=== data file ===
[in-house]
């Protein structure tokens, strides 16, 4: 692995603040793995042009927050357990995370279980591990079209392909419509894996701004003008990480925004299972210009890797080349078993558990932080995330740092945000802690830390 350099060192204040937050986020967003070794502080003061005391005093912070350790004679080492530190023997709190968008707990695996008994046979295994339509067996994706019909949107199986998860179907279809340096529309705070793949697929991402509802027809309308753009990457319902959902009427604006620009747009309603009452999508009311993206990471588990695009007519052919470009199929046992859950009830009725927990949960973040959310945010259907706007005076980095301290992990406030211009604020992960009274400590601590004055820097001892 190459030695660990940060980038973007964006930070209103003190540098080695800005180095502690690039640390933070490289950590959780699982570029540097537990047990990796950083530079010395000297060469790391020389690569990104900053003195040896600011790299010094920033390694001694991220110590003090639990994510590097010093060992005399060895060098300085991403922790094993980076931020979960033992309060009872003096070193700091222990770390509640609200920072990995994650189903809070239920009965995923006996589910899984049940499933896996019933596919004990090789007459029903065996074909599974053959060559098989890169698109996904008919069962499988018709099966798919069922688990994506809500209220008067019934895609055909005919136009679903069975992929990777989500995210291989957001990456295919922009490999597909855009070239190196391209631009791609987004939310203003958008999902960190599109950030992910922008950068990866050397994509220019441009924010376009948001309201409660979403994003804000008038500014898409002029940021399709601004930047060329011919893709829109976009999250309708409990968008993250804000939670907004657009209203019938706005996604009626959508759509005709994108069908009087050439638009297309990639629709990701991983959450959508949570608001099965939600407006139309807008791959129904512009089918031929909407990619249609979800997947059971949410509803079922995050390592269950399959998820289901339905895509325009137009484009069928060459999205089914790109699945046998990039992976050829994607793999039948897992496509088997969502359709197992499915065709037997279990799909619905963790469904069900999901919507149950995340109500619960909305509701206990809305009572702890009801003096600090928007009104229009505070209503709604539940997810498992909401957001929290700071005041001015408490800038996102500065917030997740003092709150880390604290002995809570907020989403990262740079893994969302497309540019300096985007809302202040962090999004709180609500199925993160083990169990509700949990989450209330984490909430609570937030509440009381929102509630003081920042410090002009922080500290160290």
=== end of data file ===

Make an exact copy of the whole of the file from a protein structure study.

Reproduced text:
[in-house]
């Protein structure tokens, strides 16, 4: 692995603040793995042009927050357990995370279980591990079209392909419509894996701004003008990480925004299972210009890797080349078993558990932080995330740092945000802690830390 350099060192204040937050986020967003070794502080003061005391005093912070350790004679080492530190023997709190968008707990695996008994046979295994339509067996994706019909949107199986998860179907279809340096529309705070793949697929991402509802027809309308753009990457319902959902009427604006620009747009309603009452999508009311993206990471588990695009007519052919470009199929046992859950009830009725927990949960973040959310945010259907706007005076980095301290992990406030211009604020992960009274400590601590004055820097001892 190459030695660990940060980038973007964006930070209103003190540098080695800005180095502690690039640390933070490289950590959780699982570029540097537990047990990796950083530079010395000297060469790391020389690569990104900053003195040896600011790299010094920033390694001694991220110590003090639990994510590097010093060992005399060895060098300085991403922790094993980076931020979960033992309060009872003096070193700091222990770390509640609200920072990995994650189903809070239920009965995923006996589910899984049940499933896996019933596919004990090789007459029903065996074909599974053959060559098989890169698109996904008919069962499988018709099966798919069922688990994506809500209220008067019934895609055909005919136009679903069975992929990777989500995210291989957001990456295919922009490999597909855009070239190196391209631009791609987004939310203003958008999902960190599109950030992910922008950068990866050397994509220019441009924010376009948001309201409660979403994003804000008038500014898409002029940021399709601004930047060329011919893709829109976009999250309708409990968008993250804000939670907004657009209203019938706005996604009626959508759509005709994108069908009087050439638009297309990639629709990701991983959450959508949570608001099965939600407006139309807008791959129904512009089918031929909407990619249609979800997947059971949410509803079922995050390592269950399959998820289901339905895509325009137009484009069928060459999205089914790109699945046998990039992976050829994607793999039948897992496509088997969502359709197992499915065709037997279990799909619905963790469904069900999901919507149950995340109500619960909305509701206990809305009572702890009801003096600090928007009104229009505070209503709604539940997810498992909401957001929290700071005041001015408490800038996102500065917030997740003092709150880390604290002995809570907020989403990262740079893994969302497309540019300096985007809302202040962090999004709180609500199925993160083990169990509700949990989450209330984490909430609570937030509440009381929102509630003081920042410090002009922080500290160290």